It recives the symbol to be rewritten, then an > to symbolize the Lsystem rule, and then a list of the new symbols to be used. It can also receive a prob
argument, which is explained in Stochastic Lsystems and it can also use brackets symbols, which are explained in Brackets.
defaristid symbol :angle 0 :len 0 :nodraw nil :color "black"
The macro defaristid
is used to create a new aristid.
It receives the name of the symbol we are defining, and a pack of optional arguments which serve as the drawing actions. angle
means the change of direction in the current drawing, len
means how many dots will be drawn forward (i.e, the length of the line), nodraw
can be set to true to only move the direction without actually drawing, and color
can be set to any of the 140 HTML color names or even a hex value.
 if both
angle
andlen
are specified, the drawing will first draw forward, and then change the angle
makefractal :name name :axiom axiom :rules rules
The function makefractal
serves as the constructor for the fractal
structure. It receives a name
as a string, an axiom
which is a list of symbols and the rules
which is a list of rules
draw fractal gen
The function draw
takes a fractal
structure and draws it's gen
iteration, saving it in a .svg
named fractalname_gen.svg
. The function also has an optional background
parameter, to change the background color of the drawing.
4. Cool stuff
Brackets
The bracket symbols ([
and ]
) are symbols defined by Lindenmayer to save and restore the current direction of the lsystem, so that when enclosing a list of symbols between brackets, a new "branch" starts to be drawn. One fractal plant has one of its rules as "(X → F+[[X]X]F[FX]+X)". This can be achieved in claristid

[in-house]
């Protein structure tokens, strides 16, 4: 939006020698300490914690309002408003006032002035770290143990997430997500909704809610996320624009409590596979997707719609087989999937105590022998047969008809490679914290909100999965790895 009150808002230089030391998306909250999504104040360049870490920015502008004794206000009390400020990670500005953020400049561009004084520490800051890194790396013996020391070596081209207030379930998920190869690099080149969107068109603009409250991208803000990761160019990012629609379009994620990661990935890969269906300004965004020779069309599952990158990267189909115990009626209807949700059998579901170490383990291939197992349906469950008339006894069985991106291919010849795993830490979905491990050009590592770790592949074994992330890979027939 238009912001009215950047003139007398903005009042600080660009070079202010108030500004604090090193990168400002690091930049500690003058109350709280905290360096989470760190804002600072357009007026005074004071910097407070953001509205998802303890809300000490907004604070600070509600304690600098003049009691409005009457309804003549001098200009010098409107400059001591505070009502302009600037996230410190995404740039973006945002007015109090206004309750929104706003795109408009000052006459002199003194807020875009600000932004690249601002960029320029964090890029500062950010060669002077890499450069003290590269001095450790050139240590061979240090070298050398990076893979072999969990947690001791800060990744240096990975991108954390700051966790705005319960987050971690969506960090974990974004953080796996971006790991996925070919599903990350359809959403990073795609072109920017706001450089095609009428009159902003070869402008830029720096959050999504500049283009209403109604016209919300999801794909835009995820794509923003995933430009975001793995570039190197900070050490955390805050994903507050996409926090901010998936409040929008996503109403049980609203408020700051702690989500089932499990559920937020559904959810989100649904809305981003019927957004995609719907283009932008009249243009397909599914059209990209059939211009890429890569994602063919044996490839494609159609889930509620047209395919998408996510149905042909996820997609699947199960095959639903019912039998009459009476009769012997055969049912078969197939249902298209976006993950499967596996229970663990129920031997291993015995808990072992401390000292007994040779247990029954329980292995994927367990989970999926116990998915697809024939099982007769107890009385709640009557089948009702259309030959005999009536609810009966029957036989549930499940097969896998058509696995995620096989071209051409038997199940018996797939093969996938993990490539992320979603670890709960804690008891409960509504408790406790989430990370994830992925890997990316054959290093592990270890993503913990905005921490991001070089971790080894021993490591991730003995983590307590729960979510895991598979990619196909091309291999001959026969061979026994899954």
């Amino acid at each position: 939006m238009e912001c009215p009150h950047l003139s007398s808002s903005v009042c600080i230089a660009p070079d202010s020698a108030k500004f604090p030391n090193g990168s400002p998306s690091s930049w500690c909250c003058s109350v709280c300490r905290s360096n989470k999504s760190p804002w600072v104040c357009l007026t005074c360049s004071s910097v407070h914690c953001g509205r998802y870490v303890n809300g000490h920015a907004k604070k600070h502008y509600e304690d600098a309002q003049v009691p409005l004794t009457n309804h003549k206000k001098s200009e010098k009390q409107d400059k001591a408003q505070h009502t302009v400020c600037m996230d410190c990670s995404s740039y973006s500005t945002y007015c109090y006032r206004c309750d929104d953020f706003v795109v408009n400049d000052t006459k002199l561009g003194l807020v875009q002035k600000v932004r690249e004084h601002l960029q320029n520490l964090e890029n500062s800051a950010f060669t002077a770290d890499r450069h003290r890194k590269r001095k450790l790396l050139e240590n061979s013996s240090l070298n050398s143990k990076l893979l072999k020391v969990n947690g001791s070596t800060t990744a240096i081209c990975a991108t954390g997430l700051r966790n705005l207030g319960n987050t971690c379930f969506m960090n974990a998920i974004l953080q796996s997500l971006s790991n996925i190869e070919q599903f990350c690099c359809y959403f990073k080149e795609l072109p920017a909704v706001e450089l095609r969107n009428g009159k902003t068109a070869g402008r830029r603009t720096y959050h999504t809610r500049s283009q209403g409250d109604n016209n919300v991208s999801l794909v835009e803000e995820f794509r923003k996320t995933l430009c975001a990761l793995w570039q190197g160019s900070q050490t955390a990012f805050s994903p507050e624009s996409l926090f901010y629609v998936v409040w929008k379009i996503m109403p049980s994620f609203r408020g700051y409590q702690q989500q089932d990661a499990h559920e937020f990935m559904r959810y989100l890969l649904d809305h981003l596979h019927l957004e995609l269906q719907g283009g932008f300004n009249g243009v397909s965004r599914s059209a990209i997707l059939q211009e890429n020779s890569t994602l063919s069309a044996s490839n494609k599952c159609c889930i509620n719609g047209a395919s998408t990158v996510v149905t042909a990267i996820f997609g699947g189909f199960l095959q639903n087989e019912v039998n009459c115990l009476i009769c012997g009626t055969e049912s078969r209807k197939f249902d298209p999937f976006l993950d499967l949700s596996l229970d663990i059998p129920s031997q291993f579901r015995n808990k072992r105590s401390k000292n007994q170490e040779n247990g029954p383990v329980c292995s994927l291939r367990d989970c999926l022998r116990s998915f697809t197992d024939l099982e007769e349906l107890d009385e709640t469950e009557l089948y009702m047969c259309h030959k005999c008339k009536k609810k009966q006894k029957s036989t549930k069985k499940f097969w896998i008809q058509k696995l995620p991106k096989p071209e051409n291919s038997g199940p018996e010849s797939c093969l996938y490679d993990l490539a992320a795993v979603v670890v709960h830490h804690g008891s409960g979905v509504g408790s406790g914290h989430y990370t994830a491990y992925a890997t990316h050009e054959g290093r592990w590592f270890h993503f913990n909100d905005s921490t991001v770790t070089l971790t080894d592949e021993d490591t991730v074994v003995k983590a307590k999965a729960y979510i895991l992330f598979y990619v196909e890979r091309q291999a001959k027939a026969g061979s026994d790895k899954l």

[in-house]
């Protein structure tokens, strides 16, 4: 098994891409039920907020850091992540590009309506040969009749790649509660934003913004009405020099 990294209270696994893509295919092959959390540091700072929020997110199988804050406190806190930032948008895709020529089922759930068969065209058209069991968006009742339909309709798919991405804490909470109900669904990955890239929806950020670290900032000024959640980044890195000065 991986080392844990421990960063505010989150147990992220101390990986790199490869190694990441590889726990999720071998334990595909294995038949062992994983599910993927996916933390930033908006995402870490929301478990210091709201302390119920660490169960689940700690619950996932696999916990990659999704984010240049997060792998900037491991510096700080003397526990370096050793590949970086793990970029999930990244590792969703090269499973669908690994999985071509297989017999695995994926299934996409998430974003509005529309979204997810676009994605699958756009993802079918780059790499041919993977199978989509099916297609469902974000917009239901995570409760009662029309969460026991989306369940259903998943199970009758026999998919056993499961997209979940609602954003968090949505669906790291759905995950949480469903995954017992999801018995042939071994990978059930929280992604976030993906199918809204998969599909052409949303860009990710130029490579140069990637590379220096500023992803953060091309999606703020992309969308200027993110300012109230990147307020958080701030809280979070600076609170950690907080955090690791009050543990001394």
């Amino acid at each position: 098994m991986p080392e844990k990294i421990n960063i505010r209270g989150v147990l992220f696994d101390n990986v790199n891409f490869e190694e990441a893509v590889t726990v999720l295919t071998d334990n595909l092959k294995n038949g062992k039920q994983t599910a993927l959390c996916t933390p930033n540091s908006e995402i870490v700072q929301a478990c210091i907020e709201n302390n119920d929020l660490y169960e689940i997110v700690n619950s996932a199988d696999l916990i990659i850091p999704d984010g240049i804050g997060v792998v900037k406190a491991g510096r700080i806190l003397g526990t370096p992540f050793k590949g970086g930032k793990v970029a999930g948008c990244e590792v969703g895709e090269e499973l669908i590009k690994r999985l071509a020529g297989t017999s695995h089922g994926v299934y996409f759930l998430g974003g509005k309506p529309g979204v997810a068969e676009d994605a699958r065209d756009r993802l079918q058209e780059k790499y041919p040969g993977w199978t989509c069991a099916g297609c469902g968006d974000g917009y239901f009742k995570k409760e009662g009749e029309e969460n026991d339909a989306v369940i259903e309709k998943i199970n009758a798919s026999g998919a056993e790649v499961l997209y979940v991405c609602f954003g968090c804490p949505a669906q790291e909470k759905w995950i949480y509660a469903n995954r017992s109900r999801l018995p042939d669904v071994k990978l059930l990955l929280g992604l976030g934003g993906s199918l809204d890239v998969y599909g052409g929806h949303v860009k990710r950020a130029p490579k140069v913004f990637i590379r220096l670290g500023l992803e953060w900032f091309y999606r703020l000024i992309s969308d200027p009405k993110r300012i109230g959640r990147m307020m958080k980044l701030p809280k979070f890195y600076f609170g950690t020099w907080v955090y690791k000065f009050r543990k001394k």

with (defrule X > (F RIGHT [ [ X ] LEFT X ] LEFT F [ LEFT F X ] RIGHT X))
Stochastic Lsystems
claristid
supports stochastic Lsystems, which are systems where rules can be chosen with a certain probability on each iteration of the rewrite. So for example, you want to draw a fractal in which one of it's symbols gets replaced by a list of new symbols only a third of the times it is called, you can define that rule with :prob
such as (defrule A > (A RIGHT B F RIGHT) :prob 0.33)
Colors
The aristids you define have a color
argument which can be set to any of the 140 HTML color names or hex value. For example (defaristid A :len 8 :color "purple")
The whole drawing can have a colored background just by adding the background
argument to any HTML color in the draw
function, such as (draw fractal 10 :background "black")
Everything together
So I hear you want a fractal plant with a gray background which has some branches in white and some in salmon? Hold my parenthesis!
(defaristid F :len 4 :color "white") (defaristid G :len 4 :color "salmon") (defaristid LEFT :angle 25) (defaristid RIGHT :angle 25) (defparameter freakyfractalrules (list (defrule F > (F G) :prob 0.45) (defrule G > (F F) ) (defrule X > (F RIGHT [ [ X ] LEFT X ] LEFT F [ LEFT F X ] RIGHT X)))) (defparameter axiom '(LEFT LEFT LEFT LEFT LEFT LEFT LEFT LEFT X)) (defparameter fractal (makefractal :name "freakyfractalplant" :rules freakyfractalrules :axiom axiom)) (draw fractal 6 :background "gray")
Rainbows
Add :color "rainbow"
to your aristid to give it more groove
(defaristid F :len 2 :color "rainbow") (defaristid LEFT :angle 90) (defaristid RIGHT :angle 90) (defparameter rule1 (defrule X > (X F X LEFT Y F LEFT Y F RIGHT F X RIGHT F X LEFT Y F LEFT Y F F X RIGHT Y F RIGHT F X F X Y F LEFT F X RIGHT Y F RIGHT F X F X RIGHT Y F LEFT F X Y F LEFT Y F LEFT F X RIGHT F X RIGHT Y F Y F LEFT))) (defparameter rule2 (defrule Y > (RIGHT F X F X LEFT Y F LEFT Y F RIGHT F X RIGHT F X Y F RIGHT F X LEFT Y F Y F LEFT F X LEFT Y F RIGHT F X Y F Y F LEFT F X LEFT Y F F X RIGHT F X RIGHT Y F LEFT Y F LEFT F X RIGHT F X RIGHT Y F Y))) (defparameter axiom '(LEFT Y F)) (defparameter fractal (makefractal :name "freakyquadratic" :rules (list rule1 rule2) :axiom axiom)) (draw fractal 3)